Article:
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FMLA Compliance

The Family and Medical Leave Act of 1993 (Pub.L. 103-3, enacted February 5, 1993) is a United States labor law allowing any employee to take unpaid leave due to a serious health condition that makes the employee unable to perform his job or to care for a sick family member or to care for a new son or daughter (including birth, adoption or foster care) (1). There are many questions to be asked of FMLA but the most pressing are: Who is eligible for Family or Medical Leave? And how much leave time are they entitled? The answer to question # 1: Employees are eligible to take FMLA leave if they have worked for their employer for at least 12 months, and have worked for at least 1,250 hours over the previous 12 months, and work at a location where at least 50 employees are employed by the employer within 75 miles. (2) The answer to question #2: If you are an "eligible" employee, you are entitled to 12 weeks of leave for certain family and medical reasons during a 12-month period. (2)

To better understand what a case of FMLA looks like it would be best to read of an example. In her article, “What Are Your Rights to Family Leave?” Loring N. Spolter expands on a great example of an FMLA violation. It is as follows…

Sherry Morris, an insurance company manager in Kansas City, Mo., suffered a nervous breakdown and faxed her employer a doctor’s note stating that she needed two to four weeks of medical leave. She’d worked at the company, VCW Inc., for four years and recently had been named employee of the year and given an all-expense paid vacation to Hawaii for two. Ms. Morris expected VCW to grant her the time off and send good wishes for her recovery. Instead, she received a phone call from the sister of the chief operating officer who informed her she was being fired for "failing to embrace change."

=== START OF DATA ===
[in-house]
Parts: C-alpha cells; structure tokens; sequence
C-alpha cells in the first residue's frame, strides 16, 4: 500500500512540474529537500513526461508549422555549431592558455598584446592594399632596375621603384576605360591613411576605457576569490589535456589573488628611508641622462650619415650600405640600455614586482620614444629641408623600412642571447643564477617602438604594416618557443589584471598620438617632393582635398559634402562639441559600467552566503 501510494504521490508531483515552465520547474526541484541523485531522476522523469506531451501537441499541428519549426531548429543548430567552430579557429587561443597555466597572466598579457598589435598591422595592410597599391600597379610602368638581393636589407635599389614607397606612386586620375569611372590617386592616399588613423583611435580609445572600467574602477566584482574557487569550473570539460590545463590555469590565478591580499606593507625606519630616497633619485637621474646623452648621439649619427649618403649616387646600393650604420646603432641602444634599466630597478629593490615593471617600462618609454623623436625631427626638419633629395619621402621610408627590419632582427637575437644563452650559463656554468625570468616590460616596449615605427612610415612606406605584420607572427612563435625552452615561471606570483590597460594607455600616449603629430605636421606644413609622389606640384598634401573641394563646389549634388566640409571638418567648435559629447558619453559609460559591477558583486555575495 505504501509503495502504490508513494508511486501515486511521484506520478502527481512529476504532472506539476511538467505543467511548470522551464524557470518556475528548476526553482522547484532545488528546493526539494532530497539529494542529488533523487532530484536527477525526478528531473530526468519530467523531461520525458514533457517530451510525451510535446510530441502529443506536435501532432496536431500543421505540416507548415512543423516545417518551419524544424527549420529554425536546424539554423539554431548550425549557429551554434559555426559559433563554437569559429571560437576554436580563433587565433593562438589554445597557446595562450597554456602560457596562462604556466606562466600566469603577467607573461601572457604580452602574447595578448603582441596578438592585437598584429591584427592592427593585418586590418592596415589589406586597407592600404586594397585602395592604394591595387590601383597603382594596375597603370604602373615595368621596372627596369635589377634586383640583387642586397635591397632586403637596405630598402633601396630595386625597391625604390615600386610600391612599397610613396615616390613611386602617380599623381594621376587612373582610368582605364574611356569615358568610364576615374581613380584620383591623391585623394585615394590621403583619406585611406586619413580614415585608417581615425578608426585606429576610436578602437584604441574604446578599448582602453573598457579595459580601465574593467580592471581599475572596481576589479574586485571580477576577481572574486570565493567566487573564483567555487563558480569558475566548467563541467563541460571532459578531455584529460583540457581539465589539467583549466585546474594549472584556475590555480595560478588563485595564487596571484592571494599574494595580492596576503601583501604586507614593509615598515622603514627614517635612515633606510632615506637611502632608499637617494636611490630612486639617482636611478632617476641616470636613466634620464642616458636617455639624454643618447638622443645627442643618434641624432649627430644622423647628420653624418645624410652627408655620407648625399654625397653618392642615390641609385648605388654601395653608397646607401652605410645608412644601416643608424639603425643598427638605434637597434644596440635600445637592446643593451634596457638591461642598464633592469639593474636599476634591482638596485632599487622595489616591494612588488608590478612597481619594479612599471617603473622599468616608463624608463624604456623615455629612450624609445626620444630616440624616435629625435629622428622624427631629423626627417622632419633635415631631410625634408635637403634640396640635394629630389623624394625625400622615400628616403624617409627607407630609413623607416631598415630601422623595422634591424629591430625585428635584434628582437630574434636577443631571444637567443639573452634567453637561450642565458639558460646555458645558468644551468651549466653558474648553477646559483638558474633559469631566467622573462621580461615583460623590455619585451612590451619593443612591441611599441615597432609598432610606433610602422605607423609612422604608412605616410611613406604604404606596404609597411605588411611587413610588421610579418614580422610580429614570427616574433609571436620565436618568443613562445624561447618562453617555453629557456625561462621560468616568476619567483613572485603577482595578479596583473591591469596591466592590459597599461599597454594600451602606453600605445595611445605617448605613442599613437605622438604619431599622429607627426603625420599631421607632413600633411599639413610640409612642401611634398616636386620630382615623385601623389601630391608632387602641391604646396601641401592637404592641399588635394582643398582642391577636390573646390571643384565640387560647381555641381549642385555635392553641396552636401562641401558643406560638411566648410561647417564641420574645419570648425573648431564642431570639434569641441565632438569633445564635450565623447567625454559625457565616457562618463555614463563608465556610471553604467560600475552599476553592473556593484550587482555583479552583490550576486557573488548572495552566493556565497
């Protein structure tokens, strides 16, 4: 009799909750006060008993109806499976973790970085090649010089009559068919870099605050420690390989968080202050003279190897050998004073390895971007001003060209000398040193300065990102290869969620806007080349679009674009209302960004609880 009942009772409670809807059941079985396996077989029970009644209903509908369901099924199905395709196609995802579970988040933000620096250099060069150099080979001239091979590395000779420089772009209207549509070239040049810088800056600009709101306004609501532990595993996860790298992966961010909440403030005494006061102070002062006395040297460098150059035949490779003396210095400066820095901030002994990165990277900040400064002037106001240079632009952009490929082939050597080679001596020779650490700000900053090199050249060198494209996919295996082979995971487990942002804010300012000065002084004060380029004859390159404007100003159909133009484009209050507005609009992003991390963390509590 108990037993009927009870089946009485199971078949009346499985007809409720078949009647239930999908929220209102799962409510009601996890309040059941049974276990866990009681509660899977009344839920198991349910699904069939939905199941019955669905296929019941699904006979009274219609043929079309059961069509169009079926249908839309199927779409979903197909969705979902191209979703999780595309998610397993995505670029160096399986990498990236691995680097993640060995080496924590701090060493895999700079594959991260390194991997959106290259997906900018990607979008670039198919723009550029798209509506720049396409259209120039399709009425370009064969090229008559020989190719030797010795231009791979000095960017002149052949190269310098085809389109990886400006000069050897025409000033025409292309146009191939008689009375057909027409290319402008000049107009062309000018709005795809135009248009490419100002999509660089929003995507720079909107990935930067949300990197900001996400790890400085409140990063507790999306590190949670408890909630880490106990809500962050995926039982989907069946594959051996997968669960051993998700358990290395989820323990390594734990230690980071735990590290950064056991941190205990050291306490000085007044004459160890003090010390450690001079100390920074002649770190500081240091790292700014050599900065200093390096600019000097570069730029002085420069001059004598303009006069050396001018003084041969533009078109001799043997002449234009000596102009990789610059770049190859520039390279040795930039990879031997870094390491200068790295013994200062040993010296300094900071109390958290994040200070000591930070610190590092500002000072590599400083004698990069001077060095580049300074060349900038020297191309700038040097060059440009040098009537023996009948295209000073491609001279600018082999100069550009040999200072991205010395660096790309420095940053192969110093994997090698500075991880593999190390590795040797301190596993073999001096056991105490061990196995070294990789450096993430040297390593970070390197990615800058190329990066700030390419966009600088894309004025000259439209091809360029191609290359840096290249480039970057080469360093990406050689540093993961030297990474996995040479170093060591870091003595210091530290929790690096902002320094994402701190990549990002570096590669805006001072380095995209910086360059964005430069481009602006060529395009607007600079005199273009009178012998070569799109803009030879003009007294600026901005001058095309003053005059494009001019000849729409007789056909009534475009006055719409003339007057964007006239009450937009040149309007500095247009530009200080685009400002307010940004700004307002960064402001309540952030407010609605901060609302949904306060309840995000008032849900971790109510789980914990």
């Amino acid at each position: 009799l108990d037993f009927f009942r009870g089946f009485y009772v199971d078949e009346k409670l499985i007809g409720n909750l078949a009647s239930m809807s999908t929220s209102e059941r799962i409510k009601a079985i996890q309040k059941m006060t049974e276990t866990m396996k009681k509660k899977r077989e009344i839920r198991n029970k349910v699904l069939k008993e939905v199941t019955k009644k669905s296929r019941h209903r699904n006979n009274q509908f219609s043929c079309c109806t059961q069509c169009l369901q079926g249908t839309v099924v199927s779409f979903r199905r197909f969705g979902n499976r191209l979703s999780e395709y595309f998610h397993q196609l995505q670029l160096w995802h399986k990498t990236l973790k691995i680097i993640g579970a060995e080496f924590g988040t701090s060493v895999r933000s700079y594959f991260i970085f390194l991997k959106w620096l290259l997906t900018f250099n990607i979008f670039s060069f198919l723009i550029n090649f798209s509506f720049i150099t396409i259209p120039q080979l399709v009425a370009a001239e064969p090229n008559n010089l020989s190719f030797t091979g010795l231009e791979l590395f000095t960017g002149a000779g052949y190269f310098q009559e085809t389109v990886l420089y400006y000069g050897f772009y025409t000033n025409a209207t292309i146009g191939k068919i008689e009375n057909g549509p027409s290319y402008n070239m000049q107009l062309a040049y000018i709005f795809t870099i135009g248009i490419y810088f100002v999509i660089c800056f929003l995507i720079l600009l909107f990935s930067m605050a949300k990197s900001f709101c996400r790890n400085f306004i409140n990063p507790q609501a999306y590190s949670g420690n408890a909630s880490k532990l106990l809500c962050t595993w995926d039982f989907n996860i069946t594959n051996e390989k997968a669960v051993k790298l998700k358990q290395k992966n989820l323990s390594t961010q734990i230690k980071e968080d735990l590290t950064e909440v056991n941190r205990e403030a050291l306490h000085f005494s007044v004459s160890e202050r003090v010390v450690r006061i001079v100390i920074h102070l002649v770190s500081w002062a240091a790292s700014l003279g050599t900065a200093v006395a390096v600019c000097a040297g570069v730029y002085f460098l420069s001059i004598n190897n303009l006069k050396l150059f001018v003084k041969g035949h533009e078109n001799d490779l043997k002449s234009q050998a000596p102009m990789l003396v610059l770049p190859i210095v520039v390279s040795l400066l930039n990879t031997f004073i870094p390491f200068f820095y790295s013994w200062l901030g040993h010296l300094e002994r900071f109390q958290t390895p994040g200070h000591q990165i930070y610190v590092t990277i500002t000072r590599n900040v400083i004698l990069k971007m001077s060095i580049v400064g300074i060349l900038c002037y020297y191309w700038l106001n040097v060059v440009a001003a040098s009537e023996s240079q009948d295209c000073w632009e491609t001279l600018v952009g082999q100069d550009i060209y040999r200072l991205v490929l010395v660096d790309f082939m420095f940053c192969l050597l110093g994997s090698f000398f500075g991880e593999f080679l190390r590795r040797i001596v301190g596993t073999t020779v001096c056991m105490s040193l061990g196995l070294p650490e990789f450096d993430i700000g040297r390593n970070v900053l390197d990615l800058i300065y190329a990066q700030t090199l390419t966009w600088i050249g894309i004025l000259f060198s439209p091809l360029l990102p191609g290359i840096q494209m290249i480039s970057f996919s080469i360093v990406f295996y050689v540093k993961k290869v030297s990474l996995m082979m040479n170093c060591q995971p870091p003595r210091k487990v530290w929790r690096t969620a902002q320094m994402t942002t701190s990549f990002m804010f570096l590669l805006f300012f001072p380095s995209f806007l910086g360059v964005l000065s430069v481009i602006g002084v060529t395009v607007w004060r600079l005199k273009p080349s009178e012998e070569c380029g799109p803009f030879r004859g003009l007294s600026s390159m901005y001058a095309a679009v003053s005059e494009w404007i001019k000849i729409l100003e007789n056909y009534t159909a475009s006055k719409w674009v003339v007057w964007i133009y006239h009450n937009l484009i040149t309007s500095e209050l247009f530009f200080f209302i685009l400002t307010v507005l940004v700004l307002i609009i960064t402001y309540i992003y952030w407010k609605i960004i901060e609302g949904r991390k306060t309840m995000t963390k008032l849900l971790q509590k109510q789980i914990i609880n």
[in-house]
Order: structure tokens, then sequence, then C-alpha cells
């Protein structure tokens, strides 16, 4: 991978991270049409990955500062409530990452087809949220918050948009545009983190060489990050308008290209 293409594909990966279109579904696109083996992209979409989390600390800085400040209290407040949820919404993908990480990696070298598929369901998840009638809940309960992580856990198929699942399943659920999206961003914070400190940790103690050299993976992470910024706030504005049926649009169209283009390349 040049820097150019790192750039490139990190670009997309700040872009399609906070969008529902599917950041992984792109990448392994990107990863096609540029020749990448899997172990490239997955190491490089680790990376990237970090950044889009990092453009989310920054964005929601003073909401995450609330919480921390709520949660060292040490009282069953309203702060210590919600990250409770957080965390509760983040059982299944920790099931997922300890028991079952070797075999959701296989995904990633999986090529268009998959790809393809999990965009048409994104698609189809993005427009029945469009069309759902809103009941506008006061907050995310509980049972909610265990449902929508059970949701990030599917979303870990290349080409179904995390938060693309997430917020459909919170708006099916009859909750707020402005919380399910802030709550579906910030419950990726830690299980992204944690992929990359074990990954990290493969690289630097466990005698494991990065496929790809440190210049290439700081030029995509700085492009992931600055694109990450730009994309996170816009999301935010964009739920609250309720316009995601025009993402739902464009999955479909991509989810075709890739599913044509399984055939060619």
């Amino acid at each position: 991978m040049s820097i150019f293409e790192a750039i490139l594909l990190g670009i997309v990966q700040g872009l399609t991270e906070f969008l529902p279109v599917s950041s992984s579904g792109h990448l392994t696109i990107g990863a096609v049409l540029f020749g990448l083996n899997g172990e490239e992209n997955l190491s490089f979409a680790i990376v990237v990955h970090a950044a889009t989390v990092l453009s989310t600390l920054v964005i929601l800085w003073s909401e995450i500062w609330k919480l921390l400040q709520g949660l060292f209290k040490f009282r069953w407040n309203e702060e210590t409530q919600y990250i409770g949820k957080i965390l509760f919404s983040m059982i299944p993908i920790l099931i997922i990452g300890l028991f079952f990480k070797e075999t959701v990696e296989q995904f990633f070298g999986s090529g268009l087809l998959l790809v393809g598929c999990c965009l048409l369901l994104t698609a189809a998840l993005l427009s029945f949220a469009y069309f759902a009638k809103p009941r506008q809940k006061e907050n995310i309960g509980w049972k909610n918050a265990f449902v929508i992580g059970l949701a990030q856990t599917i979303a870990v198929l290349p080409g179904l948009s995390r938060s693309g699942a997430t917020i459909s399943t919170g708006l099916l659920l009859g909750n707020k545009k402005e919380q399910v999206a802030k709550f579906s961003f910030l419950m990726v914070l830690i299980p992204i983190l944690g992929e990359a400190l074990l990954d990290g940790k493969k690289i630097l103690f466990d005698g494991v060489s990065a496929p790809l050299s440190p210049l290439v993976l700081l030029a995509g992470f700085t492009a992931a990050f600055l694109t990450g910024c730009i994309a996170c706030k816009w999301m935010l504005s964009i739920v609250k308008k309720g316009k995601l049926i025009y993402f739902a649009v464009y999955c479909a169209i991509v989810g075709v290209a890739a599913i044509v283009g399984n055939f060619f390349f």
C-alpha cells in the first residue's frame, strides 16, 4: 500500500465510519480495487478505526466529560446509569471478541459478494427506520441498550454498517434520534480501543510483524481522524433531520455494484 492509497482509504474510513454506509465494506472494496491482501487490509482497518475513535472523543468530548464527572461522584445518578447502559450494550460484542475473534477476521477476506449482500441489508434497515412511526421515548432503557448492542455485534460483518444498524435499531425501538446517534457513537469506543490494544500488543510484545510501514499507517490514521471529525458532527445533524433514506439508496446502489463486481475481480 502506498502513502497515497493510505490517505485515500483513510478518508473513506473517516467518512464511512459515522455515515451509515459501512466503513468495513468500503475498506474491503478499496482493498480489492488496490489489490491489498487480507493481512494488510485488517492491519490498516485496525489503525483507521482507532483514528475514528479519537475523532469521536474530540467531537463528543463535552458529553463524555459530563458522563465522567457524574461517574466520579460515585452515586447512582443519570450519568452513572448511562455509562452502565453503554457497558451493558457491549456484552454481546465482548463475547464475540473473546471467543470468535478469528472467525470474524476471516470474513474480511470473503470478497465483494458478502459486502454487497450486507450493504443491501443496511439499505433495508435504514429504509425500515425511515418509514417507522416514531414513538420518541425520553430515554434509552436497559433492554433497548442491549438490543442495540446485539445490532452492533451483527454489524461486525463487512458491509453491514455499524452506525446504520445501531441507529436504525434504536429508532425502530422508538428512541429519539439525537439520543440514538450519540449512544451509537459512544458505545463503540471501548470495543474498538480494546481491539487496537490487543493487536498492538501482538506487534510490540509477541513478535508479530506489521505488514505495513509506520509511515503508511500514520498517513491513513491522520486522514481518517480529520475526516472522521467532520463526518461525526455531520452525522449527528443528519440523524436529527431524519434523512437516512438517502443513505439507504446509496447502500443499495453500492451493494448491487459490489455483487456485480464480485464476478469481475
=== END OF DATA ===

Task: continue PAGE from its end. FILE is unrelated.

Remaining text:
Ms. Morris filed a Family and Medical Leave Act (FMLA) lawsuit, alleging that her employer violated the federal government’s newest employment discrimination law. Jurors agreed and awarded Ms. Morris $19,376 for lost pay and unpaid bonuses. With a verdict finding that the firing was in "bad faith," the court doubled the jury verdict amount to $38,752 and required VCW to pay an additional $80,000 to Ms. Morris’ attorneys. (3)

Through Ms. Morris’ case it can be seen how important it is to know the rules of the FMLA and track the actions of involved employees accordingly. For this reason, People-Trak has created an in-depth attendance tracking tool. This tool enables employers to track hours worked to determine eligibility as well as FMLA leave per employee on a rolling 12-month calendar as this is what FMLA rules require. This powerful tool created by People-Trak will help HR professionals comply with FMLA regulations and avoid costly lawsuits. Choose People-Trak and get a HRIS system that will get you on track to being compliant with FMLA regulations today.

(n.d.). Retrieved from Wikipedia: FMLA:
(n.d.). Retrieved from FMLA FAQ: Loring N. Spolter.
(n.d.) Retrieved from The Wall Street Journal Executive Career Site: